16

It is worth noting that since $\infty$ is not a number, the expression $\frac{1}{\infty}$ is not meaningful. That is, you cannot evaluate this expression. It is not a number. You can think of it in much the same way as $\frac{1}{0}$ --- an expression without any interpretation. The only means that we have to talk about expressions involving $\infty$ is ...


6

Your argument makes use of stochastics. If you want to do things the mathematically exact way, you would first need to define a probability measure on $(0,\infty)$. Assuming that you choose a continuous distribution, then yes, the Probability that you hit $5$ is $0$ - but there are infinitely many numbers, so there is no contradiction. (Keep in mind that $0 ...


0

In some contexts it makes sense to say $1/0=\infty$ and $1/\infty=0$. If you're working in a context in which there is just one $\infty$ that can be approached in either the positive or the negative direction, then it makes sense. This makes sense for the values of (but not the arguments to) the tangent and secant functions. For rational functions it ...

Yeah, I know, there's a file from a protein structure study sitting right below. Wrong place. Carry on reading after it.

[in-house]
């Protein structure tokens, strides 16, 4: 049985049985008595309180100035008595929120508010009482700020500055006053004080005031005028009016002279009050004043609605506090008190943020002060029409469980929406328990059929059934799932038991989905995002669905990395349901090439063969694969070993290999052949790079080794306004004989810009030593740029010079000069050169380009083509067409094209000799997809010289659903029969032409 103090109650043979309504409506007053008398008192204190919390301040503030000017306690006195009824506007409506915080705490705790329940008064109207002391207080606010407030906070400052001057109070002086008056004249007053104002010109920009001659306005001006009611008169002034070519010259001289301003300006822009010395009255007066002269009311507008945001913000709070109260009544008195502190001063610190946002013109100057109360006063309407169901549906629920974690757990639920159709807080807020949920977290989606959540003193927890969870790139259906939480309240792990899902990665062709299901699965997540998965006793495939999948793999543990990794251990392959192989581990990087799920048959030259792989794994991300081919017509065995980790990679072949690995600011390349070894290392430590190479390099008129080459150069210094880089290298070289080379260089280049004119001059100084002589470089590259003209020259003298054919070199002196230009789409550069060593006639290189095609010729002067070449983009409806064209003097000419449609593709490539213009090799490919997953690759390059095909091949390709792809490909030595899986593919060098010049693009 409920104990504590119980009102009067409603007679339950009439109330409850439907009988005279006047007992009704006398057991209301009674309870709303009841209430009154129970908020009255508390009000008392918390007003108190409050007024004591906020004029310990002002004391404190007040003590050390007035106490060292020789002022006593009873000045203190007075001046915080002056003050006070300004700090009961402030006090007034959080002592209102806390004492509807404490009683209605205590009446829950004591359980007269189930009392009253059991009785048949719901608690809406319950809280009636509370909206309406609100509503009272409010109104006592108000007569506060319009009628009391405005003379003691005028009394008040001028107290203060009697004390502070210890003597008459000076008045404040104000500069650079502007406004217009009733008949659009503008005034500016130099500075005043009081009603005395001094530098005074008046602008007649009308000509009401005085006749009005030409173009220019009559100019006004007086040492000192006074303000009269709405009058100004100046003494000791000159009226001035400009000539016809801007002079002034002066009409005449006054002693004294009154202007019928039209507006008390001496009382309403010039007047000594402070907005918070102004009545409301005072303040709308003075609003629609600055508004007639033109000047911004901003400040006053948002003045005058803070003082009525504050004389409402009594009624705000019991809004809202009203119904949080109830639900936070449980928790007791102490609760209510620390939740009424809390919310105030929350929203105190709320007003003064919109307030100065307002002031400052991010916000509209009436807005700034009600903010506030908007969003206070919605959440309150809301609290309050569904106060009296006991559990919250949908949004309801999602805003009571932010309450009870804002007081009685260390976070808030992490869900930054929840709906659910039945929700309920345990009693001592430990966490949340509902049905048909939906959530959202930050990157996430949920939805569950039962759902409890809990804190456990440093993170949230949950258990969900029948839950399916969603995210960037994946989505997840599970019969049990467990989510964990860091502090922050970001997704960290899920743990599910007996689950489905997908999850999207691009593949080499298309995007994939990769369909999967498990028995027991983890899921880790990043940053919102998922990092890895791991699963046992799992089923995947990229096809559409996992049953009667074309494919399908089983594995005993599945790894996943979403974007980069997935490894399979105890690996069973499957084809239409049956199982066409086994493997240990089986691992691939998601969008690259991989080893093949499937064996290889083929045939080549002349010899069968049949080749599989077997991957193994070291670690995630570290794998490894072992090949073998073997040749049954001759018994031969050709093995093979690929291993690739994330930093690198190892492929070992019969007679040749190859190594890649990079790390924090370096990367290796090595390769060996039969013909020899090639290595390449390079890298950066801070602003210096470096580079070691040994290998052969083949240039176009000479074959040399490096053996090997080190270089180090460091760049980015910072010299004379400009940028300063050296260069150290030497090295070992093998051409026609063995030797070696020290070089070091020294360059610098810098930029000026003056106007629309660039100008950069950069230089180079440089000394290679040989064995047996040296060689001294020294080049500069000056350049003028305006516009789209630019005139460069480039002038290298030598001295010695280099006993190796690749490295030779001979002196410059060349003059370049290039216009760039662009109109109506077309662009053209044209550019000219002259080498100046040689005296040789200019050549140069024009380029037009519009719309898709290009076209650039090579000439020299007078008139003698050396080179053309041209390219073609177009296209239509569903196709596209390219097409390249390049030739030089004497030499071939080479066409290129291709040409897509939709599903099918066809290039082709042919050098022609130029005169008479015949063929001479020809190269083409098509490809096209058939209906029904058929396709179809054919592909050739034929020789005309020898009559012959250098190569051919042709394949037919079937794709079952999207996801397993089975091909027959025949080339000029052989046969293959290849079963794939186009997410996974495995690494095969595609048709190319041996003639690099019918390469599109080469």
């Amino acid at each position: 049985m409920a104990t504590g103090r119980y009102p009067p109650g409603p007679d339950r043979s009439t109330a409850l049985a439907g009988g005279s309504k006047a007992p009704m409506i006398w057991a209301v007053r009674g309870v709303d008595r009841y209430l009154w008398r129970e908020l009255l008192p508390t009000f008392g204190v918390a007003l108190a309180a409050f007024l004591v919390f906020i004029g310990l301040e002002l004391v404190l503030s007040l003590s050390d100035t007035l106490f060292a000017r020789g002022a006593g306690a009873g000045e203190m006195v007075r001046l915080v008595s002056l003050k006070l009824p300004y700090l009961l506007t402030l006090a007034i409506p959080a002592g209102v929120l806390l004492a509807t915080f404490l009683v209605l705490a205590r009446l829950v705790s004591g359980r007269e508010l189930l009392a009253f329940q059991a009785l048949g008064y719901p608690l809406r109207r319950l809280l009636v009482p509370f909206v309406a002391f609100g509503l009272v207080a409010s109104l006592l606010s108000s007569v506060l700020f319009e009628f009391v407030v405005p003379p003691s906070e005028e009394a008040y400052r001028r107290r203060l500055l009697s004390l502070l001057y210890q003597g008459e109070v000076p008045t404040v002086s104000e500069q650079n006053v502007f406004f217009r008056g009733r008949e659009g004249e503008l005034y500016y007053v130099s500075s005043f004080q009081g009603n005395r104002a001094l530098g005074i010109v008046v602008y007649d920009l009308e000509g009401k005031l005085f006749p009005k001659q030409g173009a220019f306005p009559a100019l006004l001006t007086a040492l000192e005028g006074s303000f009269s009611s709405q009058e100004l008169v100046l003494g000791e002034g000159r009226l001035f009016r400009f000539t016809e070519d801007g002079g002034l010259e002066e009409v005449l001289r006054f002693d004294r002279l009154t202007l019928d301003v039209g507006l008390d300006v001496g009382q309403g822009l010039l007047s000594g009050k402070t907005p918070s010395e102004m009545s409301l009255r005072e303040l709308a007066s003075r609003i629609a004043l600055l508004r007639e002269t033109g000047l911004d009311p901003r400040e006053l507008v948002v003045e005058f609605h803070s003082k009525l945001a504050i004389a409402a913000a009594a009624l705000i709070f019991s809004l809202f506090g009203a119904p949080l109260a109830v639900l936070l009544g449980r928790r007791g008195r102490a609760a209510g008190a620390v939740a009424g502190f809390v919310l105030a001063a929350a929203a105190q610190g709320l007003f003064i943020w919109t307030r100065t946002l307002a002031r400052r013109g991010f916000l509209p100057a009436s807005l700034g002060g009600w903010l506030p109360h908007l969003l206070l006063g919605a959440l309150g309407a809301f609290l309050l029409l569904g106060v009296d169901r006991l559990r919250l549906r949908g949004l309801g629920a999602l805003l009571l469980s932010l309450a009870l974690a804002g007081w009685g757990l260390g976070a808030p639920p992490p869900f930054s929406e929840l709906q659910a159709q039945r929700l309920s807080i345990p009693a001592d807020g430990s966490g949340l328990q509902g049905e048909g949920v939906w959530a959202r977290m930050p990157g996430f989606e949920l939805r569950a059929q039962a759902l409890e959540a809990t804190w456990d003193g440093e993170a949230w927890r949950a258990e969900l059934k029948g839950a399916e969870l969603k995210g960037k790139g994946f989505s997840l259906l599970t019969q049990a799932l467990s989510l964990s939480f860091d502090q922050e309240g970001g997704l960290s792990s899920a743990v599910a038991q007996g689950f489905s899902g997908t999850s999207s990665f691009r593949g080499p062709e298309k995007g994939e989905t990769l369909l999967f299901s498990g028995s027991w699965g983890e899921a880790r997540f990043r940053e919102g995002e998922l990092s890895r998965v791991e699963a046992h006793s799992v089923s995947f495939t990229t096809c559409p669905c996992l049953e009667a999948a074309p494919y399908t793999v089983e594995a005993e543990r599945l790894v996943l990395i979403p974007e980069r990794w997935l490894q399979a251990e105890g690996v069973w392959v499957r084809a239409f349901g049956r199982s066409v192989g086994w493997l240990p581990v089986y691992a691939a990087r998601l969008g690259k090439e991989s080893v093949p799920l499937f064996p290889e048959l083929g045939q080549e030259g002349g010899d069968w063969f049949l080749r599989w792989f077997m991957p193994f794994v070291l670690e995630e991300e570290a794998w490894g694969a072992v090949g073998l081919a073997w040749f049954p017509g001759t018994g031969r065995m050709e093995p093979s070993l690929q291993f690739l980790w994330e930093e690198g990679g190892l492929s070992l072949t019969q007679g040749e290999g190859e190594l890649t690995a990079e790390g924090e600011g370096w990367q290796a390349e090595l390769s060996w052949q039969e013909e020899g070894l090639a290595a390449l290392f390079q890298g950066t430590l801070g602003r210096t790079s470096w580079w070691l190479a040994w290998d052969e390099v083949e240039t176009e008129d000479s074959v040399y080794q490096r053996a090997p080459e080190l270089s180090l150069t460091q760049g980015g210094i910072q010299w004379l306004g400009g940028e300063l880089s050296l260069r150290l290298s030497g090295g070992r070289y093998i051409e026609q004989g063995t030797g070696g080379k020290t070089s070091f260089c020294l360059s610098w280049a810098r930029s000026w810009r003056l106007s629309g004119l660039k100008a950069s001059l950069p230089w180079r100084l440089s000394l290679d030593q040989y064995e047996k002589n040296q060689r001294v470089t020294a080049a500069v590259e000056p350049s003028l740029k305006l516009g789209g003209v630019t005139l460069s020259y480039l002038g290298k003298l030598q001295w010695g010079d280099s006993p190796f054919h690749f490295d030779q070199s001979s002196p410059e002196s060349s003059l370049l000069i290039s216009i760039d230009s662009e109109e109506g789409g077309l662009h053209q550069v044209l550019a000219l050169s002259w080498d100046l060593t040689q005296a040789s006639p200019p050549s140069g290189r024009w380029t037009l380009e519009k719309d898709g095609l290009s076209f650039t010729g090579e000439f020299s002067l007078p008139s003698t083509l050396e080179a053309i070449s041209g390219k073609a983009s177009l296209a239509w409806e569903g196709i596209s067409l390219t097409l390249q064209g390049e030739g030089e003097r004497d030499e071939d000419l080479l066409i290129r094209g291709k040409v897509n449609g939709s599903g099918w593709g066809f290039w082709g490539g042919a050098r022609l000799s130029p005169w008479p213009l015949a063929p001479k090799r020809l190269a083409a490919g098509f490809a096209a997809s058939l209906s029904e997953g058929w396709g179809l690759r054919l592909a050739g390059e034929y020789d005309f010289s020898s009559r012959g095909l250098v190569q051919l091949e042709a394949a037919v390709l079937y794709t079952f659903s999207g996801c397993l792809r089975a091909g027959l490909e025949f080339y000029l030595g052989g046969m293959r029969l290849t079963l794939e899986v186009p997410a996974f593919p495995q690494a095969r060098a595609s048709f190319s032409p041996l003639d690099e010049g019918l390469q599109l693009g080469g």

3

Operations in the real line are maps: \begin{align} +&\colon \Bbb R \times \Bbb R \to \Bbb R \\ -&\colon \Bbb R \times \Bbb R \to \Bbb R \\ \cdot &\colon \Bbb R \times \Bbb R \to \Bbb R \\ \div &\colon \Bbb R \times (\Bbb R \setminus \{0\})\to \Bbb R \end{align} But $\infty \not\in \Bbb R$, so there is no sense trying to do things like ...


2

No. Specifically, $\infty$ is not a real number. It is a limit. Over the real numbers, ${1 \over \infty}$ is meaningless because you're trying to divide a number by something that isn't a number. Now of course, using calculus, we can get around some of this. By observation, $\displaystyle \lim_{x\to\infty} {1 \over x} = 0$. We can intuitively see this ...


0